5 Ways Social Media Spread Word of Syrian Chemical Attack

By Jennifer Moire 

Photo Courtesy Associated Press

As the Obama Administration weighs how and when to take action against a Syrian regime that reportedly used chemical weapons against its own people, YouTube, Twitter and even Reddit have played a key role in both breaking the news and keeping the world informed.

Just as Twitter and other sites spread word in real time about the Arab Spring uprising in Egypt, social media quickly opened a window into an otherwise isolated Syrian country shortly after the bombs went off last Wednesday.

Viral Campaigns
When word of the massacre broke, people in the region took to Twitter, Facebook and Instagram to change their profile pictures, and showed their solidarity with the victims by posting variations of the bright yellow images carrying the warning symbol for nuclear energy. Twibbon created a campaign that helped the message go viral online.

Twitter Hashtags
When news of the attack first broke, the Arab world started using the Twitter hashtags #CWMassacre and #AnewMassacreinSyria to spread the word. Today, most following the breaking news are using the simply #Syria tag.

National Public Radio social media guru Andy Carvin (@acarvin) started re-tweeting the comments from his deep well of followers in the region, shortly after the video started appearing.  Carvin tweets both sides and the comments from the region and inside Syria offer great perspective and insight.  Carvin is a valuable Twitter resource when there is breaking news in the Middle East, as we learned during the uprising in Egypt a few years ago.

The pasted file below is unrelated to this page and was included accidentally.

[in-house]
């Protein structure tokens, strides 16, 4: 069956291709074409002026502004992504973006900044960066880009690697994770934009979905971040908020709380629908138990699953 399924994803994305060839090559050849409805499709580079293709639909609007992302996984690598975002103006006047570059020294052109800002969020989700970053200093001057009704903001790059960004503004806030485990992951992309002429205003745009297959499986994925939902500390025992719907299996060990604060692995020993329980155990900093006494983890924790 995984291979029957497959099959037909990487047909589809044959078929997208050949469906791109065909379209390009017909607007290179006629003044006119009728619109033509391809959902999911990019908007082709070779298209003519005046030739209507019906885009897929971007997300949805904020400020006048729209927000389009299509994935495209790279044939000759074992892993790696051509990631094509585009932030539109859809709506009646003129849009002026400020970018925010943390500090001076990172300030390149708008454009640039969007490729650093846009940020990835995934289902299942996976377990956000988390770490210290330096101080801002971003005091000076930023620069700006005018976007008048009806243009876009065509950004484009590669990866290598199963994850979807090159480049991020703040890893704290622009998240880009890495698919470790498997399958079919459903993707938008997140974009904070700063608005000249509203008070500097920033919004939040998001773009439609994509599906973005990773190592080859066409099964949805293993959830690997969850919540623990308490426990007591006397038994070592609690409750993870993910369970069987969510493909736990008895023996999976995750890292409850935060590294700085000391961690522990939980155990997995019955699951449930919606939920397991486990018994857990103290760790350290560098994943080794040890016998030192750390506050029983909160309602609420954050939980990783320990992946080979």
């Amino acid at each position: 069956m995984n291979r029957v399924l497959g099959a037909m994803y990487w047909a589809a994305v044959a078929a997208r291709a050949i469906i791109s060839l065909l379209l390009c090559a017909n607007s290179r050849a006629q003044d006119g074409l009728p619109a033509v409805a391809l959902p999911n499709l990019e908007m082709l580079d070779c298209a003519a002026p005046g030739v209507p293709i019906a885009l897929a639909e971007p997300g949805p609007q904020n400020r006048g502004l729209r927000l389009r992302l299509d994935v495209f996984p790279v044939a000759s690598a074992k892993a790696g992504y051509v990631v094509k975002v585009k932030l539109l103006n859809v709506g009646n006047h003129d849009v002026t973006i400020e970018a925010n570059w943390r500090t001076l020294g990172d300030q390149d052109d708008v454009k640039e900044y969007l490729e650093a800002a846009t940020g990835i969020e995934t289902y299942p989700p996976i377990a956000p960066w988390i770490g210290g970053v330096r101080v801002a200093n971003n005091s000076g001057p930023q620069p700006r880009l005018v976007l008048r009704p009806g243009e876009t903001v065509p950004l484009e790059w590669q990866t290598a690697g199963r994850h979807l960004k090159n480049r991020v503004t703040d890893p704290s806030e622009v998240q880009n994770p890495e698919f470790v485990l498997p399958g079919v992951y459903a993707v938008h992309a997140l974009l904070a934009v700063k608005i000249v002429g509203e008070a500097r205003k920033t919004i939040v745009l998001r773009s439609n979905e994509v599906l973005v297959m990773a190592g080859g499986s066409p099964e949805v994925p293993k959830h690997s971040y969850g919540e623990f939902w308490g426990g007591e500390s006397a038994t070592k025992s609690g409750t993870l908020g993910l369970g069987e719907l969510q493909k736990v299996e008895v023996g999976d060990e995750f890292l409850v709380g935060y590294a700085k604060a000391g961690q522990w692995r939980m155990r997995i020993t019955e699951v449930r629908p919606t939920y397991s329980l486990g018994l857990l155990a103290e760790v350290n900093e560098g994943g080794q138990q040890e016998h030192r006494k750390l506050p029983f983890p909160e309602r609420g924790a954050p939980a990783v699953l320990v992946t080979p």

Real-Time Video Uploads
Several reporters I follow pointed to a stream of videos that were posted online shortly after the attacks in the Damascas suburb of East Ghouta. Reddit has a group called, “Syrian Civil War,” where videos of the massacre started appearing around 4 a.m. local time.

This YouTube channel and another one here, started posting a stream of disturbing video images shortly after the bombs went off.

Verifying the videos and other images can be difficult.  Traditional news sites, such as the Associated Press, can play a critical role, as they did in verifying the feature photo for this article.

Trust But Verify
But social media can also aid in verifying videos and photos out of Syria.

That’s where services such as Storyful and NewsPoint come in to pay. Both are journalism-based platforms that comb through social media posts and have been tracking the conflict in Syria since the start, according to Global News.

According to journalist Félim McMahon of Storyful, “Every town, every village has… a handful of media activists who are reporting on a daily basis and filming on a daily basis.”

Storyful’s team look at the uploader’s history how long have they been online, how many videos have they uploaded, are they the original source of the video, according to the Canadian site, Global News.

They also “geo-locate” the scene, using tool such as satellite imagery, Google Earth and Google Maps and use landmarks to locate where violence or armed attacks have occurred.

What should social media users look for next in the Syrian conflict? According to the White House, President Obama has already started consulting with Congressional leaders who will start to weigh in on options. Although Congress is technically on summer break, look for your local elected officials to comment using social media on this fast-breaking story.

Arizona Republican Senator John McCain (@SenJohnMcCain) has already started to react regarding Syria.